Besides, the possibility of a genetic contribution to aspirin resistance has been a topic of discussion in the recent past, and as such a genetic contribution would be expected to act at the level of megakaryocyte during the process of platelet development. A number of studies have examined the association of aspirin resistance with polymorphism in the COX-1 enzyme and some evidence reached for the genetic basis of aspirin resistance. One of these studies is the Cox enzyme the gene for the COX-1 enzyme and COX-1 enzyme is located on chromosome 9. Both contain approximately 600 amino acids with 62 sequence homology. The COX-1 gene is 22kb and is constitutively expressed in the endoplasmic reticulum of most cells. COX-2 on the other hand is relatively smaller at 8.3kb and is expressed at low levels in most cells. It is induced in response to stimuli including pro-inflammatory cytokines and growth factors (Helgason CM, Tortorice KL, Winkler SR, Penney DW, Schuler JJ, McClelland TJ, Brace L. D, 1993 pp 345). The expression on both COX-1 and COX-2 is very low within platelets or even sometimes undetectable especially in healthy patients. On the contrary, expression is very high in patients with an increased rate of platelet turnover seen in inflammatory and ineffective disorders and also in recent surgery (.Helgason et al 1993 pp 347).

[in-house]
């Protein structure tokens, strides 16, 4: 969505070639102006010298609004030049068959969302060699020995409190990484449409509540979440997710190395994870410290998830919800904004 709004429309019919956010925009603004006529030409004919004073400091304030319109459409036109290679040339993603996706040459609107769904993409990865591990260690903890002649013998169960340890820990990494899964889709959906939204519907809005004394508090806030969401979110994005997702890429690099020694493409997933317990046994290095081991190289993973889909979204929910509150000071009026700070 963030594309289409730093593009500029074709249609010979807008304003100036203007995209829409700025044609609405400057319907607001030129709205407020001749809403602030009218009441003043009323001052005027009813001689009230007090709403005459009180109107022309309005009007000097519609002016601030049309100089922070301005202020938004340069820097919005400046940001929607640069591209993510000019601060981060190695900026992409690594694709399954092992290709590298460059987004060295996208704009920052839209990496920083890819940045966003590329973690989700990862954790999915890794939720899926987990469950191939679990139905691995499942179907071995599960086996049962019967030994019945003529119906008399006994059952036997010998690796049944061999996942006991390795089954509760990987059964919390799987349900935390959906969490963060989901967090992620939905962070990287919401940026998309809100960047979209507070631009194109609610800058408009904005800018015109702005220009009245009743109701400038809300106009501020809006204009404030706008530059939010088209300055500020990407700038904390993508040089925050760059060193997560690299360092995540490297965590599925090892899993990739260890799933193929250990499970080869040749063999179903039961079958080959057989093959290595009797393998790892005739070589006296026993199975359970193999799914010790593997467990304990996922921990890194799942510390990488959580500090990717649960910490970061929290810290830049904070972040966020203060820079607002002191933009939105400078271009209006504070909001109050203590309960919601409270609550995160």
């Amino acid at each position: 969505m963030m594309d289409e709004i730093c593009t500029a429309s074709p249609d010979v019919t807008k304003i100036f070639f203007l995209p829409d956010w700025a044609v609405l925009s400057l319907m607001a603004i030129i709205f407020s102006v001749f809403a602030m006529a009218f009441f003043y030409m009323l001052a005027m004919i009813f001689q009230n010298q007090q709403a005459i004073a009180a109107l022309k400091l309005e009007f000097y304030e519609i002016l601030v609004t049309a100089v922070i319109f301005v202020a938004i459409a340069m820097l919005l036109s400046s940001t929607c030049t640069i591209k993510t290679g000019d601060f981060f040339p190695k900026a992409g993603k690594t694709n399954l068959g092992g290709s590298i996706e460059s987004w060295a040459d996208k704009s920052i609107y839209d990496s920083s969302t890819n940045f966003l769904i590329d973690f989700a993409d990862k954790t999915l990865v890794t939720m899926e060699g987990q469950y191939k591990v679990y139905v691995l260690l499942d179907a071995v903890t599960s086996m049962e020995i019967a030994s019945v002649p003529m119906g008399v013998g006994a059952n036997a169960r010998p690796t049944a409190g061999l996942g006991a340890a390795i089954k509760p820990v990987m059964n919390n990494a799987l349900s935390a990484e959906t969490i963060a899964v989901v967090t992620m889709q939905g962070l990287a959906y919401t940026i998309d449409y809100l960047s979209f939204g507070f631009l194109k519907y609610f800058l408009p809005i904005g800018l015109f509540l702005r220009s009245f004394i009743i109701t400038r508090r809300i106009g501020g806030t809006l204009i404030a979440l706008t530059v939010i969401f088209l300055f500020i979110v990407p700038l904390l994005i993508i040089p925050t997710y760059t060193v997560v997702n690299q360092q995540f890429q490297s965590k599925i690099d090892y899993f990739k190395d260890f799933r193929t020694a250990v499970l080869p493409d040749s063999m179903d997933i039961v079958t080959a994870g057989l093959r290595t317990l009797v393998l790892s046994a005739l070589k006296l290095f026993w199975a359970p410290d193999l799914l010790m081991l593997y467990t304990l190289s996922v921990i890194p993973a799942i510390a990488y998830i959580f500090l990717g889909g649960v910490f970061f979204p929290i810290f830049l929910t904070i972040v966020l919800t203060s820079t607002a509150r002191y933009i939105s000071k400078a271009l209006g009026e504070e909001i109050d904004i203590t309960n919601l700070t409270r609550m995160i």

The COX-2 enzyme is known to produce TXA2 from AA in monocytes, macrophages, and vascular endothelial cells. Aspirin is compared with the Cox-2 Isoform. Recently a new splice variation of COX-1 was cloned in a dog brain and named Cox-3. Cox-3 is a specific target for paracetamols in the brain. This may explain, though not extensively, the pharmacological action of paracetamols and other antipyretic analgesic drugs which are weak inhibitors of COX-1 and COX-2.
Even so, the COX-3 enzyme is not known to be expressed in platelets or to be a target of aspirin which rules out any argument against its involvement in aspirin resistance. This means that COX-1 is the area of interest I any attempt to identify single nucleotide polymorphisms (SNP’s) which may cause aspirin resistance at a genetic level, especially after bearing in mind that COX-2 is much less sensitive to aspirin.